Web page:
Tuesday, May 24, 2011

Venom #1-2

Writer: Rick Remender
Artist: Tony Moore
Company: Marvel Comics

Well, the 1990's era Nick Budd loved the concept of Venom, as did numerous other people.  I mean, why wouldn't you?  He was everything that you could want:  All the neat powers of Spider-Man coupled with the added bonus of eating brains and tongue lashing.  What's not to love?  Sadly, after such things as Venom: Lethal Protector and the subsequent 15 or so other minis that have emblazoned the name, the character got slightly silly and a bit old.  Even the various other people who have been host to the symbiote besides Eddie Brock couldn't revitalize the character, of which I still find the idea of giving the suit to Mac "The Scorpion" Gargan one of the weirder notions.  But want to know what's a stranger idea?  Giving the suit to Flash Thompson.

But that is exactly what writer Rick (Fear Agent/Uncanny X-Force) Remender has done.  Flash Thompson has never been a favorite character.  Sure, he's crucial for earlier Peter Parker stories as the jerk jock who picks on Parker, but beyond that role, I never happened upon great stories that included him.  Maybe they exist though and I missed them.  I think that any character can be made cool by a good writer though.  Bonding him with the Venom Symbiote is an idea that made me cock my head to the side and say, "Huh?"  It's so bizarre, but it does work on the page.  It also revitalizes the character in a way that I didn't think was possible, and I have to say, the first issue is a page turner.

With the first issue, Remender introduces us to a Military run Venom/Flash Thompson combo and a newly powered up version of the Spider-Man villain Jack O'Lantern.  He then proceeds to put said characters in the setting of a war savaged city in Eastern Europe and then hits the frappĂ© setting on this particular blender.  The action is intense, original and fun.  Seeing Venom scoop up eight different weapons, each held in a different tentacle, and then blasting some bad guys was just a cool idea.  While the action was a major selling point of this issue, Remender also nails the character bits.  The narration from Thompson that spun its way throughout was an idea well utilized and really showed the ins and outs of his mind.  Seeing the constant battle between him and the Symbiote worked, but it also was a way to show just how much of a hero Thompson wants to be even though he is shown to be a very flawed character.  There is also some neat limitations on the Venom suit this go around that have some story potential.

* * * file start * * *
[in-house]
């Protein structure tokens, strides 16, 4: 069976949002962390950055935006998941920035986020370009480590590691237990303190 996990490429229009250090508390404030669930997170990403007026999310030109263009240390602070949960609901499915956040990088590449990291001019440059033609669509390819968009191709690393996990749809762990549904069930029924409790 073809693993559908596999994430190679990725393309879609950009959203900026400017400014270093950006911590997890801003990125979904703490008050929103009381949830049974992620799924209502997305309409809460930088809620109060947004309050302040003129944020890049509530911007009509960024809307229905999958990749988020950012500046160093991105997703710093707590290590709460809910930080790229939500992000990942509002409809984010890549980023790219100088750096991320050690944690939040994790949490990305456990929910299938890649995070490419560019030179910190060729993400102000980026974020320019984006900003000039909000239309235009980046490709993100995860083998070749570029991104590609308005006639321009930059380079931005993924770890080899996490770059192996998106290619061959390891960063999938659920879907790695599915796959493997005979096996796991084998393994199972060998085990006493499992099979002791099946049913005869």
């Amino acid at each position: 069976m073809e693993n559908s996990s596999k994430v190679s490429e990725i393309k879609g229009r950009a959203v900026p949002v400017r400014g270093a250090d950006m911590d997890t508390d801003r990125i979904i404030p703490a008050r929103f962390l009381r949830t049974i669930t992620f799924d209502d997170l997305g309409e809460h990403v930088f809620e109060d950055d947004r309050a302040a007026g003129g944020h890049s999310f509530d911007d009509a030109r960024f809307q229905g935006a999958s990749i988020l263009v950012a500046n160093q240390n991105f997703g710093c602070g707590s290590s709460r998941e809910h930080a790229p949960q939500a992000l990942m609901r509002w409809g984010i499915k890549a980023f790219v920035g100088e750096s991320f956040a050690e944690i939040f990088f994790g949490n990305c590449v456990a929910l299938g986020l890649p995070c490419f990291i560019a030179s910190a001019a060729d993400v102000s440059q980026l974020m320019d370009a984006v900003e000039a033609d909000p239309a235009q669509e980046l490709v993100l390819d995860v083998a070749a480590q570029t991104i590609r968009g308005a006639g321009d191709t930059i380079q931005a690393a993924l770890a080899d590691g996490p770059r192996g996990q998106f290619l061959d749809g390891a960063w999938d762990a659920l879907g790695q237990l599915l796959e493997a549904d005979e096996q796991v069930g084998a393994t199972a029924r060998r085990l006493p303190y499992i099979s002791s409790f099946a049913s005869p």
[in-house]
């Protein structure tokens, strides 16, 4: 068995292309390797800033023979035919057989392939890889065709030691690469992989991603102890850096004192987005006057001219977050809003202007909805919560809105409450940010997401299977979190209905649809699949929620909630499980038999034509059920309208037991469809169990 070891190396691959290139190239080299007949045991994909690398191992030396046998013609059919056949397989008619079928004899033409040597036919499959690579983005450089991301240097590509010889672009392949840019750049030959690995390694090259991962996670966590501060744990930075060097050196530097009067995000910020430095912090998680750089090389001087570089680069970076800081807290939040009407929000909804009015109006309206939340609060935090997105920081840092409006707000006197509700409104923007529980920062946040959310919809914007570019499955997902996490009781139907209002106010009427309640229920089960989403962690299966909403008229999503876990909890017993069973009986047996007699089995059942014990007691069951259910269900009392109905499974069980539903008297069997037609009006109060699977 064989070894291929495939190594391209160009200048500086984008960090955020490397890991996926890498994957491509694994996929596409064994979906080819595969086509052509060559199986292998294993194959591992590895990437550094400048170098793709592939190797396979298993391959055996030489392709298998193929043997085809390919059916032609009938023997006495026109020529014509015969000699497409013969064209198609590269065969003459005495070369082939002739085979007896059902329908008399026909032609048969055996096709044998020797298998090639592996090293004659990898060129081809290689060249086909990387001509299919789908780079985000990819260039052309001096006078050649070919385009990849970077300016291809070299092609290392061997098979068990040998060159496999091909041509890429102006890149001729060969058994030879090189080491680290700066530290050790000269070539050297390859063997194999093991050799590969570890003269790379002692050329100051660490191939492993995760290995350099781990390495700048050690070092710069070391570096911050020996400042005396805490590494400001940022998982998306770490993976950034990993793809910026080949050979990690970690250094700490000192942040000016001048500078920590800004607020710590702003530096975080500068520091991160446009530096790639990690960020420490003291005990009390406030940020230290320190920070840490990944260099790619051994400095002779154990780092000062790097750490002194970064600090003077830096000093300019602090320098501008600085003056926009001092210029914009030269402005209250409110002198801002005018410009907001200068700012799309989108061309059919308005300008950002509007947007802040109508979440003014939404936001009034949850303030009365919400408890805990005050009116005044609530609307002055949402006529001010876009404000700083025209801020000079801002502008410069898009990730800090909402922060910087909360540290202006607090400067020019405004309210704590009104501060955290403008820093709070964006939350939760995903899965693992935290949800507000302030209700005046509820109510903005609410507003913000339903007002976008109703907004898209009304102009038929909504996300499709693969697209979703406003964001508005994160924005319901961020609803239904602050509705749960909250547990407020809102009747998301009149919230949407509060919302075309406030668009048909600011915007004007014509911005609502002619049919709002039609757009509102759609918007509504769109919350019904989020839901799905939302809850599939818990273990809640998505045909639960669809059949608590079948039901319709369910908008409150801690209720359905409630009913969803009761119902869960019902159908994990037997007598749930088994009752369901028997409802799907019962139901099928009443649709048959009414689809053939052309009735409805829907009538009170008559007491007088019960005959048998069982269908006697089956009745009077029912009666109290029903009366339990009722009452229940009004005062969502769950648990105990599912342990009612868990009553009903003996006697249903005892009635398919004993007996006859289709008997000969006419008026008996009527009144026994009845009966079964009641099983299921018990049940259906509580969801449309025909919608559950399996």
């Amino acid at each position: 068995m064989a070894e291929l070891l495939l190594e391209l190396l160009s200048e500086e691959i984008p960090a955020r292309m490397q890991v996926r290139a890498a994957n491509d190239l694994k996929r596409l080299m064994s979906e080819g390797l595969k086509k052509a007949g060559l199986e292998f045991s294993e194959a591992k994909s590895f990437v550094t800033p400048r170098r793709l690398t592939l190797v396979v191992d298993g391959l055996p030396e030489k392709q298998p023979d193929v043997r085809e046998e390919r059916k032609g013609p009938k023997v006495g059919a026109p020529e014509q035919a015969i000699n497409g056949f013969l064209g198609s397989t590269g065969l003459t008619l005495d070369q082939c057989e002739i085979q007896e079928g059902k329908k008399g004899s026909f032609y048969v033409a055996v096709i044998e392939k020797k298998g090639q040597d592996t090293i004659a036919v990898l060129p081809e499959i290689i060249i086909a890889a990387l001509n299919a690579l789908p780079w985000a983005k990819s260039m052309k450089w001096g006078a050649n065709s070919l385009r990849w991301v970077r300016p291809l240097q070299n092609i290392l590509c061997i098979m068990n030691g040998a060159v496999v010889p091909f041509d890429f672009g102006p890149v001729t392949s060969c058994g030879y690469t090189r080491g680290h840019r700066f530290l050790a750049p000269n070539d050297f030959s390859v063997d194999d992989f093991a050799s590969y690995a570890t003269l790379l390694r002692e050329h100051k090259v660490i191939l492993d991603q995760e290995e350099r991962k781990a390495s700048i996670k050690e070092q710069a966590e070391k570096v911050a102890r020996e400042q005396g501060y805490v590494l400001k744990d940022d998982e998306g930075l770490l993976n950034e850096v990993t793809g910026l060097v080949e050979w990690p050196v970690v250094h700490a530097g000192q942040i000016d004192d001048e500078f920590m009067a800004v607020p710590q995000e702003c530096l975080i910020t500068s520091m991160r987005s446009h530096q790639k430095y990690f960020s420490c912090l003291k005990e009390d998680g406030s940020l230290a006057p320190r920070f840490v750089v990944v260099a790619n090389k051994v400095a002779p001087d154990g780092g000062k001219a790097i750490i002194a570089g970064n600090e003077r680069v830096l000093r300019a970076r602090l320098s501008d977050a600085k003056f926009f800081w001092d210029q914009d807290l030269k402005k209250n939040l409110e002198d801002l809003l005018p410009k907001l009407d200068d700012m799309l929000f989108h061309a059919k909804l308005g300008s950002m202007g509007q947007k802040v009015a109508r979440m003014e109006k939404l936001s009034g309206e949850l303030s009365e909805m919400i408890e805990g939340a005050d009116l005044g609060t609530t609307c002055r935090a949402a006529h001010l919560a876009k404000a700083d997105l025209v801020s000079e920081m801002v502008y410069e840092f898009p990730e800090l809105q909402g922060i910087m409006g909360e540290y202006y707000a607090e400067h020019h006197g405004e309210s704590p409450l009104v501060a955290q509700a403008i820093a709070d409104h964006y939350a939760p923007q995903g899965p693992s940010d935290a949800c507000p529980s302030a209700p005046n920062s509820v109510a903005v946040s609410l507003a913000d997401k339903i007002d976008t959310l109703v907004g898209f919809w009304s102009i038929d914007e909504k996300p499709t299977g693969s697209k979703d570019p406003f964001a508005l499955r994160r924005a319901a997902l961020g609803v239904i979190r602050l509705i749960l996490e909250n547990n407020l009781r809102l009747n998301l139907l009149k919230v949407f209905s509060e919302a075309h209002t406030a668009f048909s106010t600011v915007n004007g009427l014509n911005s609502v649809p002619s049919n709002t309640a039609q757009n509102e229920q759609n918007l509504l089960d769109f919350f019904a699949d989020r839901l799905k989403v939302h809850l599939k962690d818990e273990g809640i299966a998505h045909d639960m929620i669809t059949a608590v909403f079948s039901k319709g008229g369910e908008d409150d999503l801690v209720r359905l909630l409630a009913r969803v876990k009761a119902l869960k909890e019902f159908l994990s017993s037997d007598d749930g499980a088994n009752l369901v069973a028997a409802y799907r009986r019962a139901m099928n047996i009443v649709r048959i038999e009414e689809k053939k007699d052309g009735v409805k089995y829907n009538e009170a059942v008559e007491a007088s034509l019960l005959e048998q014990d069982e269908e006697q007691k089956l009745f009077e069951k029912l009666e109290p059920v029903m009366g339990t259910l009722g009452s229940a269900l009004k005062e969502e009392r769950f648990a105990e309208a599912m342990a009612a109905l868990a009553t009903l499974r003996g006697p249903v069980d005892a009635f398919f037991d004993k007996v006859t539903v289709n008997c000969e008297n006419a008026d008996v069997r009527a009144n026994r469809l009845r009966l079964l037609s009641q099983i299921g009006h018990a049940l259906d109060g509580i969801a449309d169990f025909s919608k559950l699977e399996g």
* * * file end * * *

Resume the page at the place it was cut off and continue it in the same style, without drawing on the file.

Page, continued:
The second issue however is little more hit and miss on the story side of things.  I like the general idea of seeing Venom in the Savage Land being hunted by Kraven, but by literally dropping the reader into the situation without really explaining what is going on and why Venom is actually there is a bit off-putting.  I can imagine that Remender was going for sort of a James Bond style approach with it, but it just didn't work and led to a rocky tone.  Still, there are some neat moments and ideas at play, Venom swinging from dinosaurs and a doped up and ravenous Kraven to name a few.  The Hunt motif was fun and seeing the clash between Thompson and the traditional "I want to eat your brain," Venom strummed a bit of nostalgia that made me smile.

The art from both issues, handled by Tony (Walking Dead/Fear Agent) Moore is great.  There is so much life in each of his panels.  The war torn city oozes shadows and movement and his Savage Land looks prehistoric and menacing.  His redesign of the Venom suit itself is fantastic.  The military styling, with its web gear and almost bomb disposal looking flak jacket that feeds into the usual spider logo adds a new spin and a fresh feel.  I love the sketchiness of his lines and the expressiveness of his character's faces, be it a screaming bystander or the robotic face of a Iron Man clone.  It's detail that makes the impact bigger.  Also, the looseness of his pencils makes Moore's action so visceral.  He uses dynamic perspectives, a Marvel tradition, and nothing feels static or bland about the proceedings.  I am constantly amazed by the level of this artist's talent.  Paired with the beautiful inks of Danny Miki and John Rauch's vivid colors, the art in Venom is a trifecta of awesomeness.

At the end of the day, Venom is a comic worthy of trying out.  It isn't perfect, but there are good ideas to be found, sensational action to be witnessed, and a different look at a character that could have been all but forgotten and left to rot in the recesses of Amazing Spider-Man continuity.

No comments:

Post a Comment